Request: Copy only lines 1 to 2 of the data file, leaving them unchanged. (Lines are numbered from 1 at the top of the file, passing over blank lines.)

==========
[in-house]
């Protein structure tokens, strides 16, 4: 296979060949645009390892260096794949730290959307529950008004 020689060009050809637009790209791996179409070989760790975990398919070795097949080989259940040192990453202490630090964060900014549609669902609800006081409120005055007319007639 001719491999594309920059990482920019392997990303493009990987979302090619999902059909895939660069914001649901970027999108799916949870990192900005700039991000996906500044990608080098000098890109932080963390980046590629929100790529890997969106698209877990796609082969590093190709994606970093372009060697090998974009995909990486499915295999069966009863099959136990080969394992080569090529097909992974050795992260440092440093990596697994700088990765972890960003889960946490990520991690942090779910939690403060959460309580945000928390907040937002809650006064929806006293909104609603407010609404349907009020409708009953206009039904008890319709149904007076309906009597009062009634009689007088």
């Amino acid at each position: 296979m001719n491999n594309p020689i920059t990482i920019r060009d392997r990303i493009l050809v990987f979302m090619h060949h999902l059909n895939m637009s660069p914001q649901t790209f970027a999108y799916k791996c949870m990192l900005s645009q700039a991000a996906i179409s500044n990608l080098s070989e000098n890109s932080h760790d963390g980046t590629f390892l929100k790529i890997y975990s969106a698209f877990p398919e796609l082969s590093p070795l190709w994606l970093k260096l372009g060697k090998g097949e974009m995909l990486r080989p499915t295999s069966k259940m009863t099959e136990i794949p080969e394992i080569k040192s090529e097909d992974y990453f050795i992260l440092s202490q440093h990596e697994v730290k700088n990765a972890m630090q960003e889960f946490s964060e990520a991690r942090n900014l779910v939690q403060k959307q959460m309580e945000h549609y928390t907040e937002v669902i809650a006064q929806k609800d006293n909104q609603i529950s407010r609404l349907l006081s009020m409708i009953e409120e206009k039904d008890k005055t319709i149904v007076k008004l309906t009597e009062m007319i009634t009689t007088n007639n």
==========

[in-house]
């Protein structure tokens, strides 16, 4: 296979060949645009390892260096794949730290959307529950008004 020689060009050809637009790209791996179409070989760790975990398919070795097949080989259940040192990453202490630090964060900014549609669902609800006081409120005055007319007639 001719491999594309920059990482920019392997990303493009990987979302090619999902059909895939660069914001649901970027999108799916949870990192900005700039991000996906500044990608080098000098890109932080963390980046590629929100790529890997969106698209877990796609082969590093190709994606970093372009060697090998974009995909990486499915295999069966009863099959136990080969394992080569090529097909992974050795992260440092440093990596697994700088990765972890960003889960946490990520991690942090779910939690403060959460309580945000928390907040937002809650006064929806006293909104609603407010609404349907009020409708009953206009039904008890319709149904007076309906009597009062009634009689007088």